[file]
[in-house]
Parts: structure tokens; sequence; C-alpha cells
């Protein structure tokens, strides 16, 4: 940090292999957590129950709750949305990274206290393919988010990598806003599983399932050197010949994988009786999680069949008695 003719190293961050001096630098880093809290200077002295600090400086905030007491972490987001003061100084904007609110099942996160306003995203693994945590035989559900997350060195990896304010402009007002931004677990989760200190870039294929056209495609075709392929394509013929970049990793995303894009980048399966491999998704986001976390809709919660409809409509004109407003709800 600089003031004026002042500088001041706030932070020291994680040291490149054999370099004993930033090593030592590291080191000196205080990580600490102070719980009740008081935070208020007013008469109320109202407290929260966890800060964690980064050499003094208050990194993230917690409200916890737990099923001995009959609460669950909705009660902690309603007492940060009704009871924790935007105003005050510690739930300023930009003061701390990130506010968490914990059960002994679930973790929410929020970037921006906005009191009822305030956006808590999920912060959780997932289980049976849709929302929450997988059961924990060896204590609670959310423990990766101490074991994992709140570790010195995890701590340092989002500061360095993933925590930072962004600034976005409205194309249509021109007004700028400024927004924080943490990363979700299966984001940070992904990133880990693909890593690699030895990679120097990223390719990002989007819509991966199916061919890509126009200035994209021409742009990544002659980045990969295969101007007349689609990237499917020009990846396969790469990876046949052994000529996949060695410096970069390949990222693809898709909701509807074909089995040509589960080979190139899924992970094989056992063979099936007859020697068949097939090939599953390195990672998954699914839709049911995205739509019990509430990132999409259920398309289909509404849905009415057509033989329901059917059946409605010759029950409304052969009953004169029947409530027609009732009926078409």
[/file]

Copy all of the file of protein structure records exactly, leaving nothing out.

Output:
[in-house]
Parts: structure tokens; sequence; C-alpha cells
């Protein structure tokens, strides 16, 4: 940090292999957590129950709750949305990274206290393919988010990598806003599983399932050197010949994988009786999680069949008695 003719190293961050001096630098880093809290200077002295600090400086905030007491972490987001003061100084904007609110099942996160306003995203693994945590035989559900997350060195990896304010402009007002931004677990989760200190870039294929056209495609075709392929394509013929970049990793995303894009980048399966491999998704986001976390809709919660409809409509004109407003709800 600089003031004026002042500088001041706030932070020291994680040291490149054999370099004993930033090593030592590291080191000196205080990580600490102070719980009740008081935070208020007013008469109320109202407290929260966890800060964690980064050499003094208050990194993230917690409200916890737990099923001995009959609460669950909705009660902690309603007492940060009704009871924790935007105003005050510690739930300023930009003061701390990130506010968490914990059960002994679930973790929410929020970037921006906005009191009822305030956006808590999920912060959780997932289980049976849709929302929450997988059961924990060896204590609670959310423990990766101490074991994992709140570790010195995890701590340092989002500061360095993933925590930072962004600034976005409205194309249509021109007004700028400024927004924080943490990363979700299966984001940070992904990133880990693909890593690699030895990679120097990223390719990002989007819509991966199916061919890509126009200035994209021409742009990544002659980045990969295969101007007349689609990237499917020009990846396969790469990876046949052994000529996949060695410096970069390949990222693809898709909701509807074909089995040509589960080979190139899924992970094989056992063979099936007859020697068949097939090939599953390195990672998954699914839709049911995205739509019990509430990132999409259920398309289909509404849905009415057509033989329901059917059946409605010759029950409304052969009953004169029947409530027609009732009926078409």